Google looks to make your e-mail smarter with Priority Inbox
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Google is rolling out a new feature called Priority Inbox for those of us who suffer from e-mail overload.The feature will pop up as an option for Gmail and Google Apps users starting Tuesday.
Priority Inbox divides your inbox into three sections: “important,” “starred” and “everything else.” It monitors your messages and sorts them based on a number of criteria, including how often you correspond with the sender, how often you read a message that contains certain keywords and whether the message is addressed just to you. The most pressing messages appear at the top of your screen so you don’t miss them and can respond to them first.
Interestingly, one of the technologies used to determine whether e-mail is important is based on how Gmail determines if a message is spam.
Keith Coleman, Gmail’s product manager, said Google had been working on a way to solve e-mail overload since it came out with Gmail. The idea is that over time, as you interact with the new system, it gets smarter, figuring out what’s important to you. Gmail focused on its power users so it could solve the biggest problems and make life easier even for light users.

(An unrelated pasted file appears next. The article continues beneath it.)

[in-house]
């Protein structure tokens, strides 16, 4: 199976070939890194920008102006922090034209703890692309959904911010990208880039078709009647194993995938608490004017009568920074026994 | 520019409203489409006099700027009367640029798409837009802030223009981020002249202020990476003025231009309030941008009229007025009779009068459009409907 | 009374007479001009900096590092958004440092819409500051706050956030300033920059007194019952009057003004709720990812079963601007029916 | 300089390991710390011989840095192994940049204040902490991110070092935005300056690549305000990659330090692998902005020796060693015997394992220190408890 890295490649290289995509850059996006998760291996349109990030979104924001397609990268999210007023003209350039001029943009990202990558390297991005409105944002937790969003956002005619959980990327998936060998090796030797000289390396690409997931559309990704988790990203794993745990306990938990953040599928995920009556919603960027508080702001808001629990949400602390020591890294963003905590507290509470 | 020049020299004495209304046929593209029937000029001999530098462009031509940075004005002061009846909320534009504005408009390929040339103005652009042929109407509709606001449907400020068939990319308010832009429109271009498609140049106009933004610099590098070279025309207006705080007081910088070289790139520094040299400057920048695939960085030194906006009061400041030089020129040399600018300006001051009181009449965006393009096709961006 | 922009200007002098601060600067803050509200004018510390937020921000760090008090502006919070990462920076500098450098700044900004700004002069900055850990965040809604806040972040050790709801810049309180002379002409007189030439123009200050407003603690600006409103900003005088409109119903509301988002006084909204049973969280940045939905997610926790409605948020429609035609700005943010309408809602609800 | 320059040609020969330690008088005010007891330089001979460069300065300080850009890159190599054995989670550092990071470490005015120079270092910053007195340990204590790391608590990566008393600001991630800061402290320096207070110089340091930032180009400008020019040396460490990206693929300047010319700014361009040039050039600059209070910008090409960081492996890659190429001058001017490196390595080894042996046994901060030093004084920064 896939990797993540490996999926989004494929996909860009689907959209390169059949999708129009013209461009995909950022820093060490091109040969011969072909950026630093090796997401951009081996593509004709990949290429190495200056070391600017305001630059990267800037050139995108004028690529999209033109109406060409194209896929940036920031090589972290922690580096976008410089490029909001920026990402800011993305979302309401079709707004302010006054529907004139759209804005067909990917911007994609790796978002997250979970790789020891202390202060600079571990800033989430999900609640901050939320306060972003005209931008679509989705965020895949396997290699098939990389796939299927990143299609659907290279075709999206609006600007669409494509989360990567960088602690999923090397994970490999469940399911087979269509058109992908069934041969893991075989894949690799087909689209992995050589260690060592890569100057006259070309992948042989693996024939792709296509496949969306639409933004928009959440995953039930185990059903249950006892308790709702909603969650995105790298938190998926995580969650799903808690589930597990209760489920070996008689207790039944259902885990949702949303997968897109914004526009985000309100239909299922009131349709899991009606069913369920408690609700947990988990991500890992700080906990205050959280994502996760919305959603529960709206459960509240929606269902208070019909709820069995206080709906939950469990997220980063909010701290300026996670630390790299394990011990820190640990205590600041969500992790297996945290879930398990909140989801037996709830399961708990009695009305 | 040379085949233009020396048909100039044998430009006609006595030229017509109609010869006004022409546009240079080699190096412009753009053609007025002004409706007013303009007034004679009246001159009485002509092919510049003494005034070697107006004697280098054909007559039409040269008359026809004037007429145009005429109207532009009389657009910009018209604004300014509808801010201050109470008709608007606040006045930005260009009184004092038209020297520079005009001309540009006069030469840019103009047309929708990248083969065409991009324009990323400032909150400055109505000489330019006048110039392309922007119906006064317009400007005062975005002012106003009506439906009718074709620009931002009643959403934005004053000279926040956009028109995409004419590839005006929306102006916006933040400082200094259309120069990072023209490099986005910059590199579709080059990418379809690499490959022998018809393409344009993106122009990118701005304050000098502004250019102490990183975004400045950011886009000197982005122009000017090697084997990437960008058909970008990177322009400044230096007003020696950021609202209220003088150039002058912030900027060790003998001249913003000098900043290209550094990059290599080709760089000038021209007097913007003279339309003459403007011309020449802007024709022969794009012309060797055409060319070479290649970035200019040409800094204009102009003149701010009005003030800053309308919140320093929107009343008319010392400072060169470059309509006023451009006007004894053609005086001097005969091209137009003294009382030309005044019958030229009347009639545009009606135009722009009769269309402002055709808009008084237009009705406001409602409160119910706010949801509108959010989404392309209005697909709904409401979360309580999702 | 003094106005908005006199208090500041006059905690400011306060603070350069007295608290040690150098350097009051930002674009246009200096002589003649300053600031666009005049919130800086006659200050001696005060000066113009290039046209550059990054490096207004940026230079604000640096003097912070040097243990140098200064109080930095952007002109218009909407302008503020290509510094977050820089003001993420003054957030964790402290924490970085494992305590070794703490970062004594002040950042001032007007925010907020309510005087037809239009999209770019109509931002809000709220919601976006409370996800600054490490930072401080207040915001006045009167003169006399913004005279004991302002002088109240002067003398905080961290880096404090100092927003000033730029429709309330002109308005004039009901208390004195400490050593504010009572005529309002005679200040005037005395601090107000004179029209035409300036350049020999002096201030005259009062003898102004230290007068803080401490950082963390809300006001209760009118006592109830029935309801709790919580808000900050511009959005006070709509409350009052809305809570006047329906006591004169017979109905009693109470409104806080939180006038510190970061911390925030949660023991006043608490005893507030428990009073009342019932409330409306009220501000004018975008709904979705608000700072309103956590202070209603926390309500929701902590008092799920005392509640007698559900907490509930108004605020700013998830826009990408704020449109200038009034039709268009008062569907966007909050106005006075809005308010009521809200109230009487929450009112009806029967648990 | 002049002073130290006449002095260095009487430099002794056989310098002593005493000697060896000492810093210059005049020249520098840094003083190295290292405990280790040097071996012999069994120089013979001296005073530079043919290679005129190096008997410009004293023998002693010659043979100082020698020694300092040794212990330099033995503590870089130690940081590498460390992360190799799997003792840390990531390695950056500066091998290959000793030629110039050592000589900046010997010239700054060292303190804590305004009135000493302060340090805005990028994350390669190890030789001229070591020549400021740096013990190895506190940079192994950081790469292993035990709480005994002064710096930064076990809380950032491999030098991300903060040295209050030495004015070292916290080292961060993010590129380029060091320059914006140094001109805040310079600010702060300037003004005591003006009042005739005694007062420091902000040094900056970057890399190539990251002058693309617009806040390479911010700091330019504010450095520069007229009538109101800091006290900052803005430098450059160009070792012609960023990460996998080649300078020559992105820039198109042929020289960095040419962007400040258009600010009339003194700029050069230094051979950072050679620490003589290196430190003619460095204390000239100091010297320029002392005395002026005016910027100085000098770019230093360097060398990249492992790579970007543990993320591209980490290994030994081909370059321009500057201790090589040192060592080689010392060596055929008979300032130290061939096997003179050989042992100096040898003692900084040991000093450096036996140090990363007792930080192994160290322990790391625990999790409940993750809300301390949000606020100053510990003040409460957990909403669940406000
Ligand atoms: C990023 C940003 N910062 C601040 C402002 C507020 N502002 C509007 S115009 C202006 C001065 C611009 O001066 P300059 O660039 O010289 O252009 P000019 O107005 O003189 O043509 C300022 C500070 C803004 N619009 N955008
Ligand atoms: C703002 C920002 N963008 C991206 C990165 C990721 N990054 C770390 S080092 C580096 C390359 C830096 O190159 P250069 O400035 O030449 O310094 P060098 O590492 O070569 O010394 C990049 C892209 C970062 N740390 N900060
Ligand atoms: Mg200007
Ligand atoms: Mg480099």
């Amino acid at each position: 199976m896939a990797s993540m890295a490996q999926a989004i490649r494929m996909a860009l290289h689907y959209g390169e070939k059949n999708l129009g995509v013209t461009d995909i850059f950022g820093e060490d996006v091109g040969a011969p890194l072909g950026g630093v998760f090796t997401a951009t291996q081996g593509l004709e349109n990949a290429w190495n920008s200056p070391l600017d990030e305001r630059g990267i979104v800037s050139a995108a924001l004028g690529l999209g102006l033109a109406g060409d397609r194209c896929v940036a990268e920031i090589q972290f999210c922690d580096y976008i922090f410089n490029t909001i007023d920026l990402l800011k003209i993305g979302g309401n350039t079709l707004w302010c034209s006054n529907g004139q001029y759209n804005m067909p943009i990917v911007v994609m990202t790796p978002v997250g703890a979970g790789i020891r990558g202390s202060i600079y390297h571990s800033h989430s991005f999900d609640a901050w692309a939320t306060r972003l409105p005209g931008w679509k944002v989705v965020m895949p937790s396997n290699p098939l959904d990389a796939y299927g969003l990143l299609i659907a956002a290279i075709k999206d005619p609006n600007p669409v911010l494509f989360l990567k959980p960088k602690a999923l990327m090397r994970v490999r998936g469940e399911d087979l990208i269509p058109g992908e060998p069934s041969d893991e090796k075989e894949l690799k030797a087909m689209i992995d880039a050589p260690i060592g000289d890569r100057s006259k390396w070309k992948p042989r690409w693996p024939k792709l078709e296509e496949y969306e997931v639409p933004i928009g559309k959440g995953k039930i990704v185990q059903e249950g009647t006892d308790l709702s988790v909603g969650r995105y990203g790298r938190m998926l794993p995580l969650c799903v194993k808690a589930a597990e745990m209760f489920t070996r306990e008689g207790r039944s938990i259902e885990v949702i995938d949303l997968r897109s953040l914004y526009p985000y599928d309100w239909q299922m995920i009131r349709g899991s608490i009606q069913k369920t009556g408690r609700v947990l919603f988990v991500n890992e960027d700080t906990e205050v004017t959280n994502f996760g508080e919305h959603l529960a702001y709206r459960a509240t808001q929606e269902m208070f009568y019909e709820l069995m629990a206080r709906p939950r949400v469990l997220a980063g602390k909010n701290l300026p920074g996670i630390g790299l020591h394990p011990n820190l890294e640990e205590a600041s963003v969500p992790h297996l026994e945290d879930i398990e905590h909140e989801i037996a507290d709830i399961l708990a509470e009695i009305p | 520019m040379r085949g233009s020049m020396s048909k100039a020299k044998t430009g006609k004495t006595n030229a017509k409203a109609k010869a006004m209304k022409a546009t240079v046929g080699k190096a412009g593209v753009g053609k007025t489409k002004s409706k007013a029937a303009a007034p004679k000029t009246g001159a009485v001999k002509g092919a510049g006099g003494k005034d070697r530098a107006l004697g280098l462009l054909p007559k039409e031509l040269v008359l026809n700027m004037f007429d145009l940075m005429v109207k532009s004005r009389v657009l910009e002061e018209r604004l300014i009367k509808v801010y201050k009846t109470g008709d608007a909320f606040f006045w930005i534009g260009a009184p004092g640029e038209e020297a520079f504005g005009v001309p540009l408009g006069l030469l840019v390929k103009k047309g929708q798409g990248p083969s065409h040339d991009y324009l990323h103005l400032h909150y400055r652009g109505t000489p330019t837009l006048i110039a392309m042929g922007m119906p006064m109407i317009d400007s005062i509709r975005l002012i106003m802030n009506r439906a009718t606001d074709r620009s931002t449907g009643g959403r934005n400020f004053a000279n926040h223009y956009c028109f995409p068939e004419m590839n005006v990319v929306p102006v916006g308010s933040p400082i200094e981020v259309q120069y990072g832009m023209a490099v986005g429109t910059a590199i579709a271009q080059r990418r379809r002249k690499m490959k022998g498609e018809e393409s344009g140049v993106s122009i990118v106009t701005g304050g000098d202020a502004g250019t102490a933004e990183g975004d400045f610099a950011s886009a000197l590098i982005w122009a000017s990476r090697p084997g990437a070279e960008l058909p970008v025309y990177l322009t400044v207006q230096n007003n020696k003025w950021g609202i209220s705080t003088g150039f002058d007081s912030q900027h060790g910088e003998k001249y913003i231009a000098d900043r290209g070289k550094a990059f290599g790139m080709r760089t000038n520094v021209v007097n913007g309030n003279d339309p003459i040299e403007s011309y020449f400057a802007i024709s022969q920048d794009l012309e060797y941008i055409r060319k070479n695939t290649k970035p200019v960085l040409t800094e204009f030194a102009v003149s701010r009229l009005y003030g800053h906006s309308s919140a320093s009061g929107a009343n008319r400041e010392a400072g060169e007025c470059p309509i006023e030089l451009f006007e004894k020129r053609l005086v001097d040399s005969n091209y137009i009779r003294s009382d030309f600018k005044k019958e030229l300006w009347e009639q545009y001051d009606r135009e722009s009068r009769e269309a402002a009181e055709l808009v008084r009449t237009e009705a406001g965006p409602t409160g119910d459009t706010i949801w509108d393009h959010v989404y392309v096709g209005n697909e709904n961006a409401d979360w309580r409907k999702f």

“This is the new model for getting through your inbox,” Coleman said.
During testing with 10,000 Google employees and thousands outside the company, Google found that users spent 13% less time reading e-mail, adding up to a week’s worth of time saved each year. “Once people started using it, they couldn’t go back,” Coleman said.
To be fair, that has often been the case with products made by other companies that have tackled the inbox overload problem in Gmail or Xobni, which works with Microsoft Outlook.
From my unscientific testing, Priority Inbox works pretty well. One click on a prompt asking if you want to enable Priority Inbox, and it’s activated. You can choose from a few options, such as keeping important messages in that section even after they are read. You can also tell Gmail if it has mistakenly decided a message is important when it isn’t. But keep an eye on that “everything else” section where Google sometimes mistakenly dispatches important messages.
“Every person has a different opinion on what an important message is,” Coleman said. “Getting that to work is really hard.”
-- Jessica Guynn